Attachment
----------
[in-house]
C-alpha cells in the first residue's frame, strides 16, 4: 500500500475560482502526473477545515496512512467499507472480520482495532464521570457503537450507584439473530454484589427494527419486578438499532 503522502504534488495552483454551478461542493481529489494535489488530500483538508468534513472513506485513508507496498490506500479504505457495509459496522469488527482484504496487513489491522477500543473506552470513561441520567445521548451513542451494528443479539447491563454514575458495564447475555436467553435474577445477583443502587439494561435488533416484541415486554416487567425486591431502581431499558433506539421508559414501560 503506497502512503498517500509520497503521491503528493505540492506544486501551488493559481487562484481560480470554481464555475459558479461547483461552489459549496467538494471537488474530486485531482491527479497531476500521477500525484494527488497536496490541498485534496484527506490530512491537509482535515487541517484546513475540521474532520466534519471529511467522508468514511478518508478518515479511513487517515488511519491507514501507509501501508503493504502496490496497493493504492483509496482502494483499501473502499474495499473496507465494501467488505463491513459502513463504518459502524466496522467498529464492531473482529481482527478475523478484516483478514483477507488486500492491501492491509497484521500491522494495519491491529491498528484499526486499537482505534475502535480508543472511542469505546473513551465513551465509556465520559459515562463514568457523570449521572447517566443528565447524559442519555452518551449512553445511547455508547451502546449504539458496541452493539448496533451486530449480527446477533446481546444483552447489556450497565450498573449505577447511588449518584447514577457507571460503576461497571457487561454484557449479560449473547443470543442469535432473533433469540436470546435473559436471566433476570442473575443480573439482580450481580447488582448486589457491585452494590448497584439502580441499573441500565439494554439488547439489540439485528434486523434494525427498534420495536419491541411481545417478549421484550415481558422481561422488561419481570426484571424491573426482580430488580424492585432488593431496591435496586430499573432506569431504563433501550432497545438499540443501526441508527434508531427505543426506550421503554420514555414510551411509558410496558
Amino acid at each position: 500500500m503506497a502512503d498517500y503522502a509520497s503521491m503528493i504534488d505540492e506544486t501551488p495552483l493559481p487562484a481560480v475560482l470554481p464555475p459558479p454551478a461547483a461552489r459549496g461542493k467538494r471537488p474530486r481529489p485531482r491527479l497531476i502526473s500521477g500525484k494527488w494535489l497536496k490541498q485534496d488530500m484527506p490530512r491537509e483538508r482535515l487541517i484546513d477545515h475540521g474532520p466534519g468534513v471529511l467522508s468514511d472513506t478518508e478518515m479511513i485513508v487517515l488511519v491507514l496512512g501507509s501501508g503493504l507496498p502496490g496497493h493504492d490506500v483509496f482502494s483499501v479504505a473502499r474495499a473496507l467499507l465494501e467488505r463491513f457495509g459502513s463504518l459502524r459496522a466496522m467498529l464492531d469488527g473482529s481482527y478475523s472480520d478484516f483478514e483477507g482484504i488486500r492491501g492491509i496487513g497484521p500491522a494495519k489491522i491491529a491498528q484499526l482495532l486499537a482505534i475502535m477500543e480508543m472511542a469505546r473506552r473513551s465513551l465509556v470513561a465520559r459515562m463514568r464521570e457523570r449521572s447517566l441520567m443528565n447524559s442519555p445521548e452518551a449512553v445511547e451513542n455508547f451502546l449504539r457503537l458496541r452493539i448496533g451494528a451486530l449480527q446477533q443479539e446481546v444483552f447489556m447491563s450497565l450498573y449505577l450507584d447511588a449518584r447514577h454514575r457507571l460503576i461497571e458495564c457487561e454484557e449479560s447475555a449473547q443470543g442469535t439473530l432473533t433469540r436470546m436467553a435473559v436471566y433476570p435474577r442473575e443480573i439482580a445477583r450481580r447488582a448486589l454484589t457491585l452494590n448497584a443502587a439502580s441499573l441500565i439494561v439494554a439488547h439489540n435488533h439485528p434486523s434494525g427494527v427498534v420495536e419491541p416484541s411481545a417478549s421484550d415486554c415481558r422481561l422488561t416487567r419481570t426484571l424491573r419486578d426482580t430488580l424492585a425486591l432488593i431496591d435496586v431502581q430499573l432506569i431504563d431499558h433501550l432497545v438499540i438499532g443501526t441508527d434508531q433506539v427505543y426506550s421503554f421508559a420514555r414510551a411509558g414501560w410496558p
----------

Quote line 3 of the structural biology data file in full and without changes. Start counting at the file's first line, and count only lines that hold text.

Amino acid at each position: 500500500m503506497a502512503d498517500y503522502a509520497s503521491m503528493i504534488d505540492e506544486t501551488p495552483l493559481p487562484a481560480v475560482l470554481p464555475p459558479p454551478a461547483a461552489r459549496g461542493k467538494r471537488p474530486r481529489p485531482r491527479l497531476i502526473s500521477g500525484k494527488w494535489l497536496k490541498q485534496d488530500m484527506p490530512r491537509e483538508r482535515l487541517i484546513d477545515h475540521g474532520p466534519g468534513v471529511l467522508s468514511d472513506t478518508e478518515m479511513i485513508v487517515l488511519v491507514l496512512g501507509s501501508g503493504l507496498p502496490g496497493h493504492d490506500v483509496f482502494s483499501v479504505a473502499r474495499a473496507l467499507l465494501e467488505r463491513f457495509g459502513s463504518l459502524r459496522a466496522m467498529l464492531d469488527g473482529s481482527y478475523s472480520d478484516f483478514e483477507g482484504i488486500r492491501g492491509i496487513g497484521p500491522a494495519k489491522i491491529a491498528q484499526l482495532l486499537a482505534i475502535m477500543e480508543m472511542a469505546r473506552r473513551s465513551l465509556v470513561a465520559r459515562m463514568r464521570e457523570r449521572s447517566l441520567m443528565n447524559s442519555p445521548e452518551a449512553v445511547e451513542n455508547f451502546l449504539r457503537l458496541r452493539i448496533g451494528a451486530l449480527q446477533q443479539e446481546v444483552f447489556m447491563s450497565l450498573y449505577l450507584d447511588a449518584r447514577h454514575r457507571l460503576i461497571e458495564c457487561e454484557e449479560s447475555a449473547q443470543g442469535t439473530l432473533t433469540r436470546m436467553a435473559v436471566y433476570p435474577r442473575e443480573i439482580a445477583r450481580r447488582a448486589l454484589t457491585l452494590n448497584a443502587a439502580s441499573l441500565i439494561v439494554a439488547h439489540n435488533h439485528p434486523s434494525g427494527v427498534v420495536e419491541p416484541s411481545a417478549s421484550d415486554c415481558r422481561l422488561t416487567r419481570t426484571l424491573r419486578d426482580t430488580l424492585a425486591l432488593i431496591d435496586v431502581q430499573l432506569i431504563d431499558h433501550l432497545v438499540i438499532g443501526t441508527d434508531q433506539v427505543y426506550s421503554f421508559a420514555r414510551a411509558g414501560w410496558p